Mary felt that she had to confess to her mother that a connection between her and Anthony Chamberlain would be impossible. She loved another and wanted to marry only him. After the ball, Robert Farnsworth had written her a letter, conveying his wish to meet with her again. They had danced many times at many parties and rumors had begun to spread about an impending engagement. These rumors had already reached Maude and she dismissed them. Clearly the impressive Anthony Chamberlain was a much better target than the insignificant fourth son, Robert Farnsworth. Since she knew her mother’s feelings on the subject, Mary was frightened to bring it up. But one day, she resolved to tell her mother once and for all that her mind was made up.
Maude was relaxing with a book in her sitting room that afternoon and Mary knocked on the door of her bedroom.
“Mamma?” she asked through the wooden door, opening it slightly.
“Mary, dear! Do come in.”
Mary was aware that her mother’s smiles would not last long after hearing what she had to say. She apologized for interrupting her and Maude insisted it was no trouble at all and that they should sit a while together. Mary did sit but as always she fidgeted due to her nerves.
“Is something the matter?” Maude asked, putting down her book.
“What is it? Are you ill?”
“No, Mamma.” Mary searched her brain for a way to begin her speech but remained unable to produce the right words.
“Mary?” her mother asked, now with a look of deep concern.
Mary stood up again and began to pace back and forth in front of the window.
“Mamma, there is something I’d like to tell you.” Maude sat back, expecting the worst of news.
“I am not interested in Mr. Chamberlain,” she began. “In fact, my heart belongs to someone else entirely.”
“Oh?” cried Maude in surprise. She had gathered that Mary and Mr. Chamberlain were not well suited, but Mary’s constant reserve showed no signs of admiration for anyone else. Maude only realized who she meant just as the name left her daughter’s lips.
“It’s Robert Farnsworth,” she admitted. “He’s written to me. He’d like to speak with me. Oh, Mamma I think he’s going to propose!”
She could hardly contain both her excitement and her fears of her mother’s reaction. She gripped her skirts in her fists in anticipation. Maude leaned back in her seat, deep in thought. Her blue eyes searched the room as she silently imagined this young man proposing to her daughter. What did he have to offer? How long had he admired her and how long had he been writing? Without another word she rang the bell and Somers presented himself.
“Somers, could you fetch Mr. Kingston, please?”
Mary’s face grew pale when she heard her mother’s request. Once Somers had gone to fetch his master, a grim silence hung in the room between mother and daughter. Mr. Kingston was soon brought to them and was confused as to why his work should have been disturbed.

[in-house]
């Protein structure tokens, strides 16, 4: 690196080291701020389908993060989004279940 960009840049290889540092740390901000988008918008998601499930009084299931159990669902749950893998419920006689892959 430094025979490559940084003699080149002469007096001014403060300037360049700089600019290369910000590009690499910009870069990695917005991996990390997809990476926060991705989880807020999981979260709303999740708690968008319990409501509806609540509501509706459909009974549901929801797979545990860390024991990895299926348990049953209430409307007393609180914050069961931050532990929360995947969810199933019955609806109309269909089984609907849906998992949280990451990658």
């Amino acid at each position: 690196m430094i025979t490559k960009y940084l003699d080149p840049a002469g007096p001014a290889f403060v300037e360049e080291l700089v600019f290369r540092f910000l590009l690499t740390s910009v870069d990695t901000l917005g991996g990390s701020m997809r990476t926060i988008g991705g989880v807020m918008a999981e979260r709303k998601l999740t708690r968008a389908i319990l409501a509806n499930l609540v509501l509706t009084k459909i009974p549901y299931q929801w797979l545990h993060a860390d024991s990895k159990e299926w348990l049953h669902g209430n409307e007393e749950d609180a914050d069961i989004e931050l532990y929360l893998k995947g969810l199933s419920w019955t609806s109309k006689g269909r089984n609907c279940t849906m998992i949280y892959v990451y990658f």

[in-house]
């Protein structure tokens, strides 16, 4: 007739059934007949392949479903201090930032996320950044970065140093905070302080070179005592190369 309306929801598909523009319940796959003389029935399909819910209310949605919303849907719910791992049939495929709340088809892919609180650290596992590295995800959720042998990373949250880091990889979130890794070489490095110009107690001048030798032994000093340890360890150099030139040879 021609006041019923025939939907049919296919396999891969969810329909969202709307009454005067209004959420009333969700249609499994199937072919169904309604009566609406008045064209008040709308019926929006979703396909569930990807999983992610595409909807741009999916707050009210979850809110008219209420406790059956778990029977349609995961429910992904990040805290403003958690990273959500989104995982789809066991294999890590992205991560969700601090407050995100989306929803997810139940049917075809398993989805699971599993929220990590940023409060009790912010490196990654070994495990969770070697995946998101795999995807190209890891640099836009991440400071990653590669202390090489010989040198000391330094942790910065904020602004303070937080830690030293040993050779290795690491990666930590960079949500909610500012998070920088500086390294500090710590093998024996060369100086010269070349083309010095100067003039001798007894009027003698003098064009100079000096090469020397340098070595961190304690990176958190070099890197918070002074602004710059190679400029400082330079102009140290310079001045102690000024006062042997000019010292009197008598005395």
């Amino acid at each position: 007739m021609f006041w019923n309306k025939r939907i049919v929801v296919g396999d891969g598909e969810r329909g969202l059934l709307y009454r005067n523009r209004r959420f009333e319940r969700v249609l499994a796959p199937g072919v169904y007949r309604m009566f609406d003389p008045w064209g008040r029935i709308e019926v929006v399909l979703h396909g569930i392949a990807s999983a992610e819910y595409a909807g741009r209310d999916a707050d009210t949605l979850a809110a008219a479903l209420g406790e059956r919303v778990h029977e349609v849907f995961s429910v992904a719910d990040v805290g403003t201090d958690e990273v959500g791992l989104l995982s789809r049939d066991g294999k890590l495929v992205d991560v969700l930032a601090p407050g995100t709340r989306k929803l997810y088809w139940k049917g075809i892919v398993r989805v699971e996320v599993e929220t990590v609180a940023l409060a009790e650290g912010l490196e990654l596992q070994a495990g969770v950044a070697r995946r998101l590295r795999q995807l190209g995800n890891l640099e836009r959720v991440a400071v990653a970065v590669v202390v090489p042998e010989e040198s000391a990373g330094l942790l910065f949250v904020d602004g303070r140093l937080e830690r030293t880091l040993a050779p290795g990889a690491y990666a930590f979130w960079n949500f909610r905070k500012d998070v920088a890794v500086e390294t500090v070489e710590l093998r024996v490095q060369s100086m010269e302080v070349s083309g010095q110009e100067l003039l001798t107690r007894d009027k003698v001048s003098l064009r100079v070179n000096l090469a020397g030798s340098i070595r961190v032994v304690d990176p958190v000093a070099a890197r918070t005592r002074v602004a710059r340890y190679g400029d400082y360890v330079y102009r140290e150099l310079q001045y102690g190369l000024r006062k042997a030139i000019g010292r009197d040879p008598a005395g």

“Go on, dear,” said his wife to their daughter. “Tell Papa what you’ve just told me.”
Mary swallowed nervously before repeating her confession about Mr. Farnsworth.
“Ah! That business,” said William indifferently. “Now it makes sense! You see, I’d just had a telegram from him this morning asking if he might speak with me. He plans to ask my consent, I dare say.”
“And you never thought to mention this to me?” Maude exclaimed.
“It didn’t make sense at the time,” said William, whose understanding of love and marriage between young people was much poorer than his understanding of business.
“My dear!” scolded Maude. “Do you intend to meet with him?”
“I don’t see why not. If Mary is fond of him, and he is fond of her, why shouldn’t they marry?”
“You are the one with the financial prowess, my dear,” Maude pressed. “Does his situation not concern you?”
“Not particularly. Mary will have plenty to live on once I’m gone. Robert will have to be clever about his own piece of the Farnsworth fortune of course, but the Farnsworths are no worse off than we are, to be sure.”
Maude said goodbye to her hopes of her eligible daughter marrying someone of significance. Yet was soon glad to have at least one of her children married and out of the house. That it was her favorite child, however, was a shame indeed.
It was only a day later that Robert Farnsworth asked permission of Mr. Kingston and then proposed to Mary. She gleefully accepted him and the two of them decided they were to be the happiest couple in the world. Robert greeted all members of the Kingston family and offered his many thanks for their kindness to him. William was pleasantly indifferent as was his son. Ruth was sad to see her sister go, but glad to know that her mother had accomplished her goal of seeing a daughter settled. That this should backfire on her, however, did not occur to Ruth at the time while her family celebrated. Maude was glad to look after all the details of the wedding -the clothes, the flowers, the guest list, the date, the church – but once it was over, she would certianly turn her attention to Ruth.